Home » A Mermaid In Paris Is A Bittersweet Siren Song [Fantasia Review]

A Mermaid In Paris Is A Bittersweet Siren Song [Fantasia Review]

A Mermaid in Paris Fantasia Fest 2020 Movie Review

A Mermaid In Paris, is a multimedia project from writer/director Mathias Malzieu (Jack And The Cuckoo Clock Heart, lead singer of the band Dionysos). In addition to the feature film currently screening at Fantasia Fest, A Mermaid In Paris also has a novelization and an attached concept album to further flesh out the director’s vision of mermaids and magic in present day France.

Gaspard (Nicolas Duvauchelle) is a recently heartbroken singer, his gigs failing to help the flagging fortunes of the Flowerburger, his family’s barge cabaret. During a terrible storm, rainwater floods the Seine, causing a mermaid named Lula (Marilyn Lima) to wash up on the club’s dock. Initially immune to her lethal siren song, he finds himself under Lula’s spell in a much more human manner as he attempts to help tend to her injuries.

Also See: The Shape of Water is Visually Enchanting

A Mermaid In Paris immediately stakes its claim in the territory of twee magical realism, with Michel Gondry style stop motion animation credits, and a hero who favors neat suits and roller skates as a daily uniform. Gaspard doesn’t seem the least bit shocked in finding a mermaid collapsed outside the club. Instead, he daffily commandeers a tuk tuk to take Lula to the hospital, as if she were just another wayward party guest who has had too much to drink.

By the time this madcap misadventure leads to Lula being installed in the bathtub of Gaspard’s tchotchke filled apartment, our world weary innocent naif and survival hardened mythical creature are opposites bound to attract, two lonely hearts with only their songs to protect them. The only real question is how their inevitable love story will play out in the 48 hours Lula has before being on dry land becomes deadly for her.

It’s a simple story, with the same basic beats as 1984’s Splash. Mathias Malzieu and co writer Stéphane Landowski do try to add both tension and a bit more color via the secondary characters and subplots. The Flowerburger was once the salon of a group called the Suprisers, who were devoted to bringing whimsy to daily life and furthering the wartime resistance movement. Gaspard and his father (Tchéky Karyo) are at odds with what to do about the club and its failing fortunes, as it’s the only connection they have left to Gaspard’s long deceased mother and grandmother.

Also See: The Siren Dives Deep [DVD Review]

Gaspard’s nosy neighbor, Rossy (model/actress Rossy de Palma), can’t help but try to help the nascent romance along, happy to see Gaspard connect with someone, even if it’s an odd woman in what she thinks is a fish suit. In the midst of this interspecies meet cute, a hospital doctor named Milena (Romane Bohringer) is trying to track down the mermaid, who killed the father of her unborn child with her impossible to resist song.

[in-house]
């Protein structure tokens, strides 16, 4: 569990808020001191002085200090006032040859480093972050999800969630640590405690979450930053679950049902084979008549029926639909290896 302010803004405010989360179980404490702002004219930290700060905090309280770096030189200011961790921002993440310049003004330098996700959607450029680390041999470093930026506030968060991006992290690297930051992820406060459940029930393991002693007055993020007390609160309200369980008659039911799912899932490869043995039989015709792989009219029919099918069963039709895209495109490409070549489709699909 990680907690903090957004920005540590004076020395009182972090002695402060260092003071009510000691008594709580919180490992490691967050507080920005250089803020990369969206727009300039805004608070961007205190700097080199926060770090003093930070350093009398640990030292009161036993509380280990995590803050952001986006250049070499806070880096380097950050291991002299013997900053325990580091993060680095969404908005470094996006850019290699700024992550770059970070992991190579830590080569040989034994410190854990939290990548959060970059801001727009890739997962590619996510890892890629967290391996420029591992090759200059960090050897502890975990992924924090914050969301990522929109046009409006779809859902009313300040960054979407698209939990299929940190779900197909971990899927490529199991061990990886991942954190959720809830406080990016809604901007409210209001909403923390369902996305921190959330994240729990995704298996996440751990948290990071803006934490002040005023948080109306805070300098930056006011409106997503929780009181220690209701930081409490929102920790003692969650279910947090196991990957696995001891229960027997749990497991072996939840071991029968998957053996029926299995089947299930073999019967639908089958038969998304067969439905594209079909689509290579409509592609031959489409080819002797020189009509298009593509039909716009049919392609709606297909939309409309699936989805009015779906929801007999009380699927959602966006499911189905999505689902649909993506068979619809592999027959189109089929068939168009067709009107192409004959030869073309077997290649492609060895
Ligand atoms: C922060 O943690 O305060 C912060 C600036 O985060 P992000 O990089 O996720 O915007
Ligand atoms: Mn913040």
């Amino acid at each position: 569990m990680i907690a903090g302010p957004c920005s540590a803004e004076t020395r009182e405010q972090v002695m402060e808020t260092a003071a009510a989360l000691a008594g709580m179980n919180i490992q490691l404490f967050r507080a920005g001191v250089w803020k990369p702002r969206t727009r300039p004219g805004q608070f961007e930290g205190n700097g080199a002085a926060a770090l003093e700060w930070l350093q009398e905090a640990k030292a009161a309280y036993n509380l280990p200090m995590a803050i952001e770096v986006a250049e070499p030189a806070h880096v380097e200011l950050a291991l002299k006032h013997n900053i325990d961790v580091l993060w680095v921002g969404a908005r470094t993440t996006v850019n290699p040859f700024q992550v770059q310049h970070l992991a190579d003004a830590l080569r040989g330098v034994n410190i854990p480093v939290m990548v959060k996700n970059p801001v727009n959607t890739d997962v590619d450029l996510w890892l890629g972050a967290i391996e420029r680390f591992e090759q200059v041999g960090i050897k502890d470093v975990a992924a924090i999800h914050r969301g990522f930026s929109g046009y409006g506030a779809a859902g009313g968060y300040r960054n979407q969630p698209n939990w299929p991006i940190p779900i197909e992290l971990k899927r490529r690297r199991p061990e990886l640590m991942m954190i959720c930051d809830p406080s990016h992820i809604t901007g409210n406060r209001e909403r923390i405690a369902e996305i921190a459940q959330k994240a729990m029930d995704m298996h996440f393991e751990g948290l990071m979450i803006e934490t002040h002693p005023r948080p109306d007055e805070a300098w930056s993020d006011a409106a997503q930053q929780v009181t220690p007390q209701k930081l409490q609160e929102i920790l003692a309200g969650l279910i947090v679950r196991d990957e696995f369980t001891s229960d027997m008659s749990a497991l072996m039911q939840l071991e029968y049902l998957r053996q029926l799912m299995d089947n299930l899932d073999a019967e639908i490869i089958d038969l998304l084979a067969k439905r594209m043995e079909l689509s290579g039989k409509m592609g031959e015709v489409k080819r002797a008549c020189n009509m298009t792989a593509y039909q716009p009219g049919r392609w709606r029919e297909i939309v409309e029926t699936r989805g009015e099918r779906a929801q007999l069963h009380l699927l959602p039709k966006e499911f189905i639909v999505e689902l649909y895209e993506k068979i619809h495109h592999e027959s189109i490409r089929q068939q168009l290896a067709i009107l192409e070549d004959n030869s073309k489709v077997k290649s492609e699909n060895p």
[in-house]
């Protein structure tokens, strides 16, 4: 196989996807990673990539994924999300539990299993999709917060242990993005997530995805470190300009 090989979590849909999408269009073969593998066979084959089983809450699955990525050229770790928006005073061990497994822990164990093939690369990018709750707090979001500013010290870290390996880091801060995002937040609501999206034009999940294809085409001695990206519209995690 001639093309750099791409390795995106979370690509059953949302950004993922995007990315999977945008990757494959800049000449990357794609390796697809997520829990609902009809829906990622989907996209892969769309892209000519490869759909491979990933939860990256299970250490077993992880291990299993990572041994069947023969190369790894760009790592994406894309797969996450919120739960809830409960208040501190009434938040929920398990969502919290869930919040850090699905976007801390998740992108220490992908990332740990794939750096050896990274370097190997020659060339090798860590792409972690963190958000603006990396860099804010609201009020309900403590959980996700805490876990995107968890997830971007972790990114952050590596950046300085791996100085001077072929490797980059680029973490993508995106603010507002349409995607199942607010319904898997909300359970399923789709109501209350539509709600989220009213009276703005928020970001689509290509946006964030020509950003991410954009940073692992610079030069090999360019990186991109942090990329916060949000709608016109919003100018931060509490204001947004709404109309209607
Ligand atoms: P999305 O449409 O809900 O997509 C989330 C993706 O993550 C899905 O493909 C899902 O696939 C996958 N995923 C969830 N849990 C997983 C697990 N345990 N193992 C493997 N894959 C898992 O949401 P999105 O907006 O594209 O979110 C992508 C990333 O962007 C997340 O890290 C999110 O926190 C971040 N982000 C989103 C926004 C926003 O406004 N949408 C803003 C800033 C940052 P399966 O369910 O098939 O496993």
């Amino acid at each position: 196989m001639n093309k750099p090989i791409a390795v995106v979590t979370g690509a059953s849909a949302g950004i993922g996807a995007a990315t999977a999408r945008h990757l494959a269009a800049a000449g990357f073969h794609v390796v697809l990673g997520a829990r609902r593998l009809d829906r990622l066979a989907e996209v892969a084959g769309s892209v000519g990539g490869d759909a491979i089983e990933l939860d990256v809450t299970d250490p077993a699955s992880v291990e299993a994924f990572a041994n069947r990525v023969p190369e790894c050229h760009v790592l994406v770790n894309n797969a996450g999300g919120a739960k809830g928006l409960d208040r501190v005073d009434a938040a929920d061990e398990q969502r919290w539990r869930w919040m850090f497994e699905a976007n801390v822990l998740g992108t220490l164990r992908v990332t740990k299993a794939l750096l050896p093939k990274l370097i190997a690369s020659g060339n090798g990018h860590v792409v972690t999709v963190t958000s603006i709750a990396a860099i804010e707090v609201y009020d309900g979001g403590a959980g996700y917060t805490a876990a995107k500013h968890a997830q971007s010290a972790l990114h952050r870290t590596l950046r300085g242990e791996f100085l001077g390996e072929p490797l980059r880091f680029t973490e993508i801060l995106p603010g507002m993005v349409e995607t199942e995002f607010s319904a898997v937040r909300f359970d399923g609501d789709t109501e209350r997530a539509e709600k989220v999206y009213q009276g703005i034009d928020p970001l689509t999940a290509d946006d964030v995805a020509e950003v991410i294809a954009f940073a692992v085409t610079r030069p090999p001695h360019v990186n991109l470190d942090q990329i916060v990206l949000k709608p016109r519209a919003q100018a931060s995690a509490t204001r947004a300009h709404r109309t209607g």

All of these elements do give a bit of room for aesthetic experimentation, from the faded period glamour of the flashback sequences, to a film within the film that riffs on the credit sequence animation, and an underwater love scene clearly inspired by The Shape Of Water. Both Gaspard and Rossy’s apartments are lovingly detailed in Art Noveau color palettes, while the dark streets and the hospital corridors are all hard edges and cool tones straight out of a traditional horror movie. A Mermaid In Paris is steadfastly devoted to how whimsical this all is, in a manner familiar to fans of Wes Anderson and Tim Burton and other recent purveyors of protagonists who grow older without the loss of innocence that comes with growing up.

This is all supposed to be a studious exercise in charm, and the film does do a commendable job of reproducing visual elements from films with much larger budgets. The bulk of the work rests on its two leads, as the secondary characters are woefully under written.  Romane Bohringer in particular struggles gamely with Milena, a character that is little more than a plot device to accelerate the pace of the central love story.

Nicolas Duvauchelle fares surprisingly well cast against his usual bad boy type, imbuing Gaspard with the correct degree of wounded innocence and a passable nightclub croon. Marilyn Lima has the right look for Lula, with an ethereal beauty that’s all doe eyes and cheekbones. However, something behind the eyes is missing, as she models her way through her scenes without selling us on the joys of fried fish dinners, shower songs or watching her sit silently plotting in a tiny bathtub.

Also See: Why Oceanic Horror is a Subgenre Worth Diving Into

For a film about the power of imagination, of how well executed wonder can change the world, pretty much everything about it is maddeningly familiar, undercutting any emotional heft the movie may have had. Everything here is carefully crafted, each delicately detailed set piece underscored by some rather lovely cabaret inflected pop. That said, for all of its loving handicraft, the film fails to surprise or delight enough to make a strong impression in an increasingly crowded field of bittersweetly whimsical cinema.

A Mermaid In Paris is as light and as sweet as the spun sugar of cotton candy, and its vague artificial color filled flavor disappears just as quickly once you’ve consumed it. While there’s nothing wrong with an occasional binge into cinematic confections, this film’s forced gaiety will be a bit too cloying to be something that most viewers will want to revisit very often.

Wicked Rating – 5.5/10

Director: Mathias Malzieu
Writer(s): Stéphane Landowski, Mathias Malzieu
Stars: Nicolas Duvauchelle, Marilyn Lima, Rossy de Palma
Studio/Production Company: Entre Chien et Loup, Kinology, Overdrive Productions
Language: French
Run Time: 102 minutes

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